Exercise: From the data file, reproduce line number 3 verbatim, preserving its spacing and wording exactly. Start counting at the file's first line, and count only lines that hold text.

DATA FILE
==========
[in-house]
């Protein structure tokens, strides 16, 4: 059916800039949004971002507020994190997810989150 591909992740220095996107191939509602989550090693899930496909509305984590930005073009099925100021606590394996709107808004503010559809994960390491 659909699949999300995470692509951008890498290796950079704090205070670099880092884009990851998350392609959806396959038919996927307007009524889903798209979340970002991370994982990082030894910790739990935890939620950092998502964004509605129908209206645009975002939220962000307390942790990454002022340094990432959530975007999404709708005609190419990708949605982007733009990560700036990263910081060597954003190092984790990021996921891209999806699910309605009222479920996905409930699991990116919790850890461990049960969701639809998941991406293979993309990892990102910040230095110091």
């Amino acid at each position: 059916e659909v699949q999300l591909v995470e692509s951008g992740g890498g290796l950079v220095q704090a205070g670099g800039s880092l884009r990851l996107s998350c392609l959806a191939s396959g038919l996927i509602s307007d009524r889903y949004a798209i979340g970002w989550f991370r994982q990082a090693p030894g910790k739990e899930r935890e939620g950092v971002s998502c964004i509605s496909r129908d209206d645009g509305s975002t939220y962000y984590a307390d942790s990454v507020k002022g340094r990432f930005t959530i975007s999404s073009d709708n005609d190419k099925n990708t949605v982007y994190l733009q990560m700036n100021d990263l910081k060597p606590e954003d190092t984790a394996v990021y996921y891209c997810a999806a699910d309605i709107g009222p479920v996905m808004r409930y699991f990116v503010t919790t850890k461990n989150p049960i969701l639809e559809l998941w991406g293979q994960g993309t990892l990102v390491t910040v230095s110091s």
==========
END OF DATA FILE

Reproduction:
């Amino acid at each position: 059916e659909v699949q999300l591909v995470e692509s951008g992740g890498g290796l950079v220095q704090a205070g670099g800039s880092l884009r990851l996107s998350c392609l959806a191939s396959g038919l996927i509602s307007d009524r889903y949004a798209i979340g970002w989550f991370r994982q990082a090693p030894g910790k739990e899930r935890e939620g950092v971002s998502c964004i509605s496909r129908d209206d645009g509305s975002t939220y962000y984590a307390d942790s990454v507020k002022g340094r990432f930005t959530i975007s999404s073009d709708n005609d190419k099925n990708t949605v982007y994190l733009q990560m700036n100021d990263l910081k060597p606590e954003d190092t984790a394996v990021y996921y891209c997810a999806a699910d309605i709107g009222p479920v996905m808004r409930y699991f990116v503010t919790t850890k461990n989150p049960i969701l639809e559809l998941w991406g293979q994960g993309t990892l990102v390491t910040v230095s110091s």